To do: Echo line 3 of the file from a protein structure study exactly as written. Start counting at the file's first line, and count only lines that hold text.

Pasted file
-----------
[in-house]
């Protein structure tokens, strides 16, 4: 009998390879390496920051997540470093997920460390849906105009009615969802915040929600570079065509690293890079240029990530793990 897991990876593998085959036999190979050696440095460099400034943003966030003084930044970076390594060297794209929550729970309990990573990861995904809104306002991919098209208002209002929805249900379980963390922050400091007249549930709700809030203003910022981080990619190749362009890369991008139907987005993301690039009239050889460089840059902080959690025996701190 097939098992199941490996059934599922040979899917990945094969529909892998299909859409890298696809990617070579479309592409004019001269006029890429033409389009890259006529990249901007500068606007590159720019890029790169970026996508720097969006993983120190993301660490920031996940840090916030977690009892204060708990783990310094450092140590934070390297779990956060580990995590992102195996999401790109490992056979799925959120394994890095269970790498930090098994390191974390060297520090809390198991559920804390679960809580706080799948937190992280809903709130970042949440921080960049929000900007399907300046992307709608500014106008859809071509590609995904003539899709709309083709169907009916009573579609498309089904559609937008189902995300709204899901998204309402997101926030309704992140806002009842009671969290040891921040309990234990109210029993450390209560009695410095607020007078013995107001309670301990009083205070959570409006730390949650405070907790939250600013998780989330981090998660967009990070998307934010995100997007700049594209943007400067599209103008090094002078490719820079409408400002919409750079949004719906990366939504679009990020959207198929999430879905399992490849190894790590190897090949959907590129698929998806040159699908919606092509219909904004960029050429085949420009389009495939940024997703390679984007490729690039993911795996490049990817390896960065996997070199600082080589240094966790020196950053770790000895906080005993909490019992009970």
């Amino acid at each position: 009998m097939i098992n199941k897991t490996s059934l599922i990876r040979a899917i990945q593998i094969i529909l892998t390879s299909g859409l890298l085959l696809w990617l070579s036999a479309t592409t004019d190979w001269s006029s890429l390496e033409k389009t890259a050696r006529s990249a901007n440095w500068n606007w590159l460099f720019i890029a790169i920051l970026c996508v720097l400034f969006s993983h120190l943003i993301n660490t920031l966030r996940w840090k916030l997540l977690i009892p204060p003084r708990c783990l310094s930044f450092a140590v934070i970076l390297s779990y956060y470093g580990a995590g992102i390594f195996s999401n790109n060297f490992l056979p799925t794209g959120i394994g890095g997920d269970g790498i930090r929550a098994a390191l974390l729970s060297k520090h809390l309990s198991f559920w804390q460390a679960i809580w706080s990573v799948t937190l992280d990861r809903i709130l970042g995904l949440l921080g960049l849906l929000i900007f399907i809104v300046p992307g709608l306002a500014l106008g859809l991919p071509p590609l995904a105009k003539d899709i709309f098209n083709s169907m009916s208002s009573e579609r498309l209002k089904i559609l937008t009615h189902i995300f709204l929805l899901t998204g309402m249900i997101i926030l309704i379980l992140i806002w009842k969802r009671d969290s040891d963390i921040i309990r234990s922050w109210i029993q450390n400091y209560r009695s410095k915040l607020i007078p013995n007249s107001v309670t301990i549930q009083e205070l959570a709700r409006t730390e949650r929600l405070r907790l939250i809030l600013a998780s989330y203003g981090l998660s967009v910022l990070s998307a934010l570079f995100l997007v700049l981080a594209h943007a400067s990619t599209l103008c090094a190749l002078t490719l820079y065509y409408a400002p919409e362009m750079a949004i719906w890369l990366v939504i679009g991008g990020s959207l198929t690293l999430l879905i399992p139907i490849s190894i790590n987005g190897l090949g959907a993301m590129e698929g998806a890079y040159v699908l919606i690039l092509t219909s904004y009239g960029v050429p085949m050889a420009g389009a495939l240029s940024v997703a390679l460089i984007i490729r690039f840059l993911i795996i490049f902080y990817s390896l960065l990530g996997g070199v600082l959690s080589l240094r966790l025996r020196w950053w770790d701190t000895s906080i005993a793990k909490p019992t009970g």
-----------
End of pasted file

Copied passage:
């Amino acid at each position: 009998m097939i098992n199941k897991t490996s059934l599922i990876r040979a899917i990945q593998i094969i529909l892998t390879s299909g859409l890298l085959l696809w990617l070579s036999a479309t592409t004019d190979w001269s006029s890429l390496e033409k389009t890259a050696r006529s990249a901007n440095w500068n606007w590159l460099f720019i890029a790169i920051l970026c996508v720097l400034f969006s993983h120190l943003i993301n660490t920031l966030r996940w840090k916030l997540l977690i009892p204060p003084r708990c783990l310094s930044f450092a140590v934070i970076l390297s779990y956060y470093g580990a995590g992102i390594f195996s999401n790109n060297f490992l056979p799925t794209g959120i394994g890095g997920d269970g790498i930090r929550a098994a390191l974390l729970s060297k520090h809390l309990s198991f559920w804390q460390a679960i809580w706080s990573v799948t937190l992280d990861r809903i709130l970042g995904l949440l921080g960049l849906l929000i900007f399907i809104v300046p992307g709608l306002a500014l106008g859809l991919p071509p590609l995904a105009k003539d899709i709309f098209n083709s169907m009916s208002s009573e579609r498309l209002k089904i559609l937008t009615h189902i995300f709204l929805l899901t998204g309402m249900i997101i926030l309704i379980l992140i806002w009842k969802r009671d969290s040891d963390i921040i309990r234990s922050w109210i029993q450390n400091y209560r009695s410095k915040l607020i007078p013995n007249s107001v309670t301990i549930q009083e205070l959570a709700r409006t730390e949650r929600l405070r907790l939250i809030l600013a998780s989330y203003g981090l998660s967009v910022l990070s998307a934010l570079f995100l997007v700049l981080a594209h943007a400067s990619t599209l103008c090094a190749l002078t490719l820079y065509y409408a400002p919409e362009m750079a949004i719906w890369l990366v939504i679009g991008g990020s959207l198929t690293l999430l879905i399992p139907i490849s190894i790590n987005g190897l090949g959907a993301m590129e698929g998806a890079y040159v699908l919606i690039l092509t219909s904004y009239g960029v050429p085949m050889a420009g389009a495939l240029s940024v997703a390679l460089i984007i490729r690039f840059l993911i795996i490049f902080y990817s390896l960065l990530g996997g070199v600082l959690s080589l240094r966790l025996r020196w950053w770790d701190t000895s906080i005993a793990k909490p019992t009970g």